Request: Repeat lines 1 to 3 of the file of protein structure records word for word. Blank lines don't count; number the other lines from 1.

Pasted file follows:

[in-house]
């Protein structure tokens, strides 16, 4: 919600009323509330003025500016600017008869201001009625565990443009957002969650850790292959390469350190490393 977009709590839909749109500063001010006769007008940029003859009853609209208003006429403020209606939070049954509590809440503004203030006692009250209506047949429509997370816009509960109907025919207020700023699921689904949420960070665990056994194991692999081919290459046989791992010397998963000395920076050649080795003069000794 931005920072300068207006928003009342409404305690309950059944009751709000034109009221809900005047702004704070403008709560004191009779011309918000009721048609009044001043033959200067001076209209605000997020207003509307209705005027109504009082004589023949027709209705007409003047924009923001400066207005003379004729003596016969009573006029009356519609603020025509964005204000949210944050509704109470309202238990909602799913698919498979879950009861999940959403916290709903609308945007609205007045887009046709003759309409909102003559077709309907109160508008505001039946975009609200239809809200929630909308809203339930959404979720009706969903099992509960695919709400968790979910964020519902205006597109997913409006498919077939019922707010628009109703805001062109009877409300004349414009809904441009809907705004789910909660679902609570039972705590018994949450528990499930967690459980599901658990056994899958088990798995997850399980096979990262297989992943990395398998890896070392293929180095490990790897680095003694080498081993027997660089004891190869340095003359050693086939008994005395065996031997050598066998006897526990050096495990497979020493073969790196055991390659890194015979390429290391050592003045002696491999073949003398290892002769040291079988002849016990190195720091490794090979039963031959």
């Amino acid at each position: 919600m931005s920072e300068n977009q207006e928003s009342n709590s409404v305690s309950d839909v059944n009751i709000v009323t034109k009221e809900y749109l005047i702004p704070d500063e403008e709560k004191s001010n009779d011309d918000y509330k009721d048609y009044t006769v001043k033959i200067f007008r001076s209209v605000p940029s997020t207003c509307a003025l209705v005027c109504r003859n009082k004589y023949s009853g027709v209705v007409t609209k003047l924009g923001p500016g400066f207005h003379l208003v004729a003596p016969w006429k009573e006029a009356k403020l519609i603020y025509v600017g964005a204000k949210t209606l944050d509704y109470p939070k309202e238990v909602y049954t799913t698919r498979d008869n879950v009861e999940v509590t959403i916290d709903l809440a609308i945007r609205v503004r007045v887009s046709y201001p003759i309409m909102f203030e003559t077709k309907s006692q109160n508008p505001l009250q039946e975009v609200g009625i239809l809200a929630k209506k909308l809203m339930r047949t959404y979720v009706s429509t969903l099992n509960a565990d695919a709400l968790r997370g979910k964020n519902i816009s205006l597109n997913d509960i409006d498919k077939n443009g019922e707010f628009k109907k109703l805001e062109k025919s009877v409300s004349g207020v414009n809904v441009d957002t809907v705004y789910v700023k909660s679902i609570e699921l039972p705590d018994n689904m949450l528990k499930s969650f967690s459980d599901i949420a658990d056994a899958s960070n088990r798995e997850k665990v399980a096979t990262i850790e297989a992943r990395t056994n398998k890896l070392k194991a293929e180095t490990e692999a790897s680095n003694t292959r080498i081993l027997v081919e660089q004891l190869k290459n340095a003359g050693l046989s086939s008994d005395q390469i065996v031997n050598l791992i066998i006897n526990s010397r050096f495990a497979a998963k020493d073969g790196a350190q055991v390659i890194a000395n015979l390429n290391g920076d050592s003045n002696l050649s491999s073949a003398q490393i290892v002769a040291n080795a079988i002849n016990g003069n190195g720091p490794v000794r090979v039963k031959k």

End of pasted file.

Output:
[in-house]
């Protein structure tokens, strides 16, 4: 919600009323509330003025500016600017008869201001009625565990443009957002969650850790292959390469350190490393 977009709590839909749109500063001010006769007008940029003859009853609209208003006429403020209606939070049954509590809440503004203030006692009250209506047949429509997370816009509960109907025919207020700023699921689904949420960070665990056994194991692999081919290459046989791992010397998963000395920076050649080795003069000794 931005920072300068207006928003009342409404305690309950059944009751709000034109009221809900005047702004704070403008709560004191009779011309918000009721048609009044001043033959200067001076209209605000997020207003509307209705005027109504009082004589023949027709209705007409003047924009923001400066207005003379004729003596016969009573006029009356519609603020025509964005204000949210944050509704109470309202238990909602799913698919498979879950009861999940959403916290709903609308945007609205007045887009046709003759309409909102003559077709309907109160508008505001039946975009609200239809809200929630909308809203339930959404979720009706969903099992509960695919709400968790979910964020519902205006597109997913409006498919077939019922707010628009109703805001062109009877409300004349414009809904441009809907705004789910909660679902609570039972705590018994949450528990499930967690459980599901658990056994899958088990798995997850399980096979990262297989992943990395398998890896070392293929180095490990790897680095003694080498081993027997660089004891190869340095003359050693086939008994005395065996031997050598066998006897526990050096495990497979020493073969790196055991390659890194015979390429290391050592003045002696491999073949003398290892002769040291079988002849016990190195720091490794090979039963031959």
């Amino acid at each position: 919600m931005s920072e300068n977009q207006e928003s009342n709590s409404v305690s309950d839909v059944n009751i709000v009323t034109k009221e809900y749109l005047i702004p704070d500063e403008e709560k004191s001010n009779d011309d918000y509330k009721d048609y009044t006769v001043k033959i200067f007008r001076s209209v605000p940029s997020t207003c509307a003025l209705v005027c109504r003859n009082k004589y023949s009853g027709v209705v007409t609209k003047l924009g923001p500016g400066f207005h003379l208003v004729a003596p016969w006429k009573e006029a009356k403020l519609i603020y025509v600017g964005a204000k949210t209606l944050d509704y109470p939070k309202e238990v909602y049954t799913t698919r498979d008869n879950v009861e999940v509590t959403i916290d709903l809440a609308i945007r609205v503004r007045v887009s046709y201001p003759i309409m909102f203030e003559t077709k309907s006692q109160n508008p505001l009250q039946e975009v609200g009625i239809l809200a929630k209506k909308l809203m339930r047949t959404y979720v009706s429509t969903l099992n509960a565990d695919a709400l968790r997370g979910k964020n519902i816009s205006l597109n997913d509960i409006d498919k077939n443009g019922e707010f628009k109907k109703l805001e062109k025919s009877v409300s004349g207020v414009n809904v441009d957002t809907v705004y789910v700023k909660s679902i609570e699921l039972p705590d018994n689904m949450l528990k499930s969650f967690s459980d599901i949420a658990d056994a899958s960070n088990r798995e997850k665990v399980a096979t990262i850790e297989a992943r990395t056994n398998k890896l070392k194991a293929e180095t490990e692999a790897s680095n003694t292959r080498i081993l027997v081919e660089q004891l190869k290459n340095a003359g050693l046989s086939s008994d005395q390469i065996v031997n050598l791992i066998i006897n526990s010397r050096f495990a497979a998963k020493d073969g790196a350190q055991v390659i890194a000395n015979l390429n290391g920076d050592s003045n002696l050649s491999s073949a003398q490393i290892v002769a040291n080795a079988i002849n016990g003069n190195g720091p490794v000794r090979v039963k031959k």